Last modified on 11 September 2014, at 02:20

bonjour

EnglishEdit

Clothing with bonjour text

EtymologyEdit

From French bonjour (hello, good day).

InterjectionEdit

bonjour

  1. (in French contexts) hello

TranslationsEdit

VerbEdit

bonjour (third-person singular simple present bonjours, present participle bonjouring, simple past and past participle bonjoured)

  1. (transitive, intransitive) To greet in French with "bonjour".
    • 1938, Donald Barr Chidsey, Each one was alone‎
      He went on down the boulevard, bonjouring right and left, lifting his hat, bowing. He moved very slowly.
    • 1988, Gary Hart, The Strategies of Zeus‎
      Connaughton entered the simple but cheery restaurant, checked his coat, bonjoured the maître d'...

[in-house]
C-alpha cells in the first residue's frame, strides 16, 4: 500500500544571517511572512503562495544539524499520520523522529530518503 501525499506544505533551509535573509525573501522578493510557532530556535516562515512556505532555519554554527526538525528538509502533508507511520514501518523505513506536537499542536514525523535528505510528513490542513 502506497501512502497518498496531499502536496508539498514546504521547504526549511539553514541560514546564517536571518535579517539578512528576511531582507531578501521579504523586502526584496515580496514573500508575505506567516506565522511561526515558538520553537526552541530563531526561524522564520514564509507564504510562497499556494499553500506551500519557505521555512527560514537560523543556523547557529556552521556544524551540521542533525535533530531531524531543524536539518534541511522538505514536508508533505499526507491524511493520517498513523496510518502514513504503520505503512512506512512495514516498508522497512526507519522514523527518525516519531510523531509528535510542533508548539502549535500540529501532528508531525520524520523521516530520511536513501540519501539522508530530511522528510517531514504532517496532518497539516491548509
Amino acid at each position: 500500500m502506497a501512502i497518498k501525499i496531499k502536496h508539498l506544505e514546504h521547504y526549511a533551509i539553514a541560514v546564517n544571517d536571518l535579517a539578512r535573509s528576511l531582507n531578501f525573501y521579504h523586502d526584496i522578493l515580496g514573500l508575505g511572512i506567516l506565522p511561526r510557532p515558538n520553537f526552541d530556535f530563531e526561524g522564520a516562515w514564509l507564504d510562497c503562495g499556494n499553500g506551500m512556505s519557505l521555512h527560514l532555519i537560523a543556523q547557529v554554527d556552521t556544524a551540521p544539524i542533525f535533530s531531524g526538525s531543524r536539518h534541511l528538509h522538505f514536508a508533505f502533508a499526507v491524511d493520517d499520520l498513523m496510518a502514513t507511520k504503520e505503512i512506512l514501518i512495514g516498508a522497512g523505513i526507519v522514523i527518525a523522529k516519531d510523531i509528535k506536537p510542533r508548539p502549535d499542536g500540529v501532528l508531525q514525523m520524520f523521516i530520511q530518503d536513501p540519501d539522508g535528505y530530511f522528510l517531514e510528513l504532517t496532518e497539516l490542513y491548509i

• 2005, James H Irwin, Mokanshan: A Tale of Wallis Simpson's Naughty Shanghai Postcards
      They bonjoured back and stood there awkwardly. Finally, Flood broke the silence.

FrenchEdit

EtymologyEdit

From bon (good) +‎ jour (day).

PronunciationEdit

NounEdit

bonjour m (plural bonjours)

  1. Salutation; hello.
    Tu passeras le bonjour à ta mère.

InterjectionEdit

bonjour

  1. Good day; good morning, good afternoon...; hello.
    Bonjour, mon ami !
    Greetings, friend!
    Bonjour, monsieur le Président !
    Hello, Mr. President!
  2. (Quebec) goodbye

SynonymsEdit

AntonymsEdit

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